Monday, April 12, 2021

Happiness Index Survey Taker FAQs

 Questions People who take the Happiness Index Frequently Ask & their Answers (FAQs)

What is the Happiness Index? And what do you mean by happiness?

The Happiness Index, is a scientifically validated survey that accurately reflects happiness and generates results that reflect quality of life in ten specific areas. When you take the Happiness Index, you get your own personal scores. When many people take it, it accurately reflects the happiness of the group of people who took it.

We define happiness in terms of your satisfaction with life, your feelings, your psychological well-being (also called flourishing or thriving) and your satisfaction with the circumstances of your life, also called the domains of happiness. The circumstances of your life matter because they impact your satisfaction with life and how you feel. The domains are community and social support, work, standard of living, time balance, health, environment, lifelong learning and culture, government and psychological well-being. We can use other terms like well-being or quality of life. There are other efforts to measure happiness that employ a similar approach, for example The World Happiness Report and OECD Better Life Index.

Isn't happiness highly personal?

What makes you happy is unique to you, and at the same time, people are happier when the circumstances of our life support our happiness. Because we all share certain needs, we all benefit when circumstances allow us to meet those needs. For example, you may find happiness in your work or in your family, in nature or in community, in leisure or in activity, in volunteering or in exercising - in all of these or none of these, but when your life circumstances allow you to do what makes you happy - well, you are happier, and you are likely to be more satisfied with your life.  You can look at it from the opposite perspective: if you lost your job and had no way to support yourself and your loved ones, your environment were so toxic it made you sick or endangered your life in other ways, your government so corrupt you feared for your life on a daily basis (we could go on, but you probably get the point), well, you would be pretty unhappy - miserable, in fact. So while what you do to be happy is entirely unique to you, everyone benefits when the conditions of life allow them to be happy.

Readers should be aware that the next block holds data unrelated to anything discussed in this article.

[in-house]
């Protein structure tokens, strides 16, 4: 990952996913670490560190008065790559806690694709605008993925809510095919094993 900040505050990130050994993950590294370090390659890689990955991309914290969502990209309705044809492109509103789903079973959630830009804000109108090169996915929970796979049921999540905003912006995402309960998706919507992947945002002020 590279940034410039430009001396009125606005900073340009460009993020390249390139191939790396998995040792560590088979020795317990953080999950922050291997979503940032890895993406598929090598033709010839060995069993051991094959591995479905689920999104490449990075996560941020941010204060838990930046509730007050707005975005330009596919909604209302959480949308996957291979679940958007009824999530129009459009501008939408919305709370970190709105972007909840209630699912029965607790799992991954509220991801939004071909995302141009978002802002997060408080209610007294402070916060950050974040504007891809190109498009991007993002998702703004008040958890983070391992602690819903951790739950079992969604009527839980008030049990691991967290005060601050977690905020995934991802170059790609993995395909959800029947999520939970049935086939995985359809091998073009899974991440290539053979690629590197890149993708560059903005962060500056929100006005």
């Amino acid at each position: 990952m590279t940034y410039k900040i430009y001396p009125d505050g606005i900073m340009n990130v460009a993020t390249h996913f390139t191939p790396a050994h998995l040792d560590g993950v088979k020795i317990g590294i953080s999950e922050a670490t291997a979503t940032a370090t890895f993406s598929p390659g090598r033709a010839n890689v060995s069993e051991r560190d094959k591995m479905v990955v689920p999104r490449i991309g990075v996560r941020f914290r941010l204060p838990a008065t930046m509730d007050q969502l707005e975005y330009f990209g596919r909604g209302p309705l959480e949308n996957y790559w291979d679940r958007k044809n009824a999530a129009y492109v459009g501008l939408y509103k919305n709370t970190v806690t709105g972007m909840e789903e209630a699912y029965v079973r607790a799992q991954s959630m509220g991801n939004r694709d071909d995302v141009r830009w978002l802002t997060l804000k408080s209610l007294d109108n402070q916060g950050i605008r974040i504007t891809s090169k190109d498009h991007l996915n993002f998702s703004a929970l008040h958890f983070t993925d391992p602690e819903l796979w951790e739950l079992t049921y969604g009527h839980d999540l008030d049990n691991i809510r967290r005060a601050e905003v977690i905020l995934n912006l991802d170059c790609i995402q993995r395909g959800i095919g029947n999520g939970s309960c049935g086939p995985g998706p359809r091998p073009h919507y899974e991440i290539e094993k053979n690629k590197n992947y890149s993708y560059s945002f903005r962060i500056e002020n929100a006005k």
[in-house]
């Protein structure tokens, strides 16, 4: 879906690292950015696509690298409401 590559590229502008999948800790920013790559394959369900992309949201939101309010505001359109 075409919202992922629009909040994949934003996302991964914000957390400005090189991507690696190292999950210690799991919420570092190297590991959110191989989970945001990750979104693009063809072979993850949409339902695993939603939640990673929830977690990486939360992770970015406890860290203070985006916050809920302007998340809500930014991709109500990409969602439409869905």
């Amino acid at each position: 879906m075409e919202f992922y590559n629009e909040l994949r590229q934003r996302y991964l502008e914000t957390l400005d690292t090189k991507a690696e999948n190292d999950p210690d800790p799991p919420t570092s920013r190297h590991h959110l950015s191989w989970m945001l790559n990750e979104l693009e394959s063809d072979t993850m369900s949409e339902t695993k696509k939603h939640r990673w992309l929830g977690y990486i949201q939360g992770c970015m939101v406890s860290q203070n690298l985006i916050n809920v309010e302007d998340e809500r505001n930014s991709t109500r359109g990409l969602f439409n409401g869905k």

Can I trust the Happiness Index with my data?  Why do you want to know my scores? What will you do with my data?

The Happiness Index data is collected by the Happiness Alliance.  We follow the European Union's General Data Protection and Regulation (GDPR) which is the strongest code we know of for protecting personal data. In simple terms: all of your responses are kept anonymous; data is kept only for as long as it is useful, we never sell or trade your data, we only use it (and always in an anonymized format) for its original purpose. When you take the Happiness Index to contribute to gathering data for an area, project or purpose in partnership with another organization or entity, we make sure that our partners agree to the GDPR, and we share only anonymized data. Sometimes our partners give you the option to enter your name, email or other information for follow up, and in these cases, you have the option of not answering the question (you have the option of not answering any question actually) and we separate personal identification data like your email from the rest of the data set to protect anonymity. 

Can I trust what the Happiness Index measures?  Who put together the Happiness Index? How do I know it is a valid instrument?

The Happiness Index was developed by a group of psychologists at San Francisco State University led by psychology professor and researcher Ryan T. Howell for the Happiness Alliance. All of the questions in the Happiness Index measure factors that influence your satisfaction with life. You can read the methodology here.  It is inspired by Bhutan's Gross National Happiness Index, a version of which we used when we first started gathering data! We added the domain of Work, and with our project Planet Happiness, questions about tourism for using the Happiness Index in the tourism sector.  The Happiness Index has passed Internal Review Boards (IRB) at universities, a rigorous process that ensures surveys do not harm humans.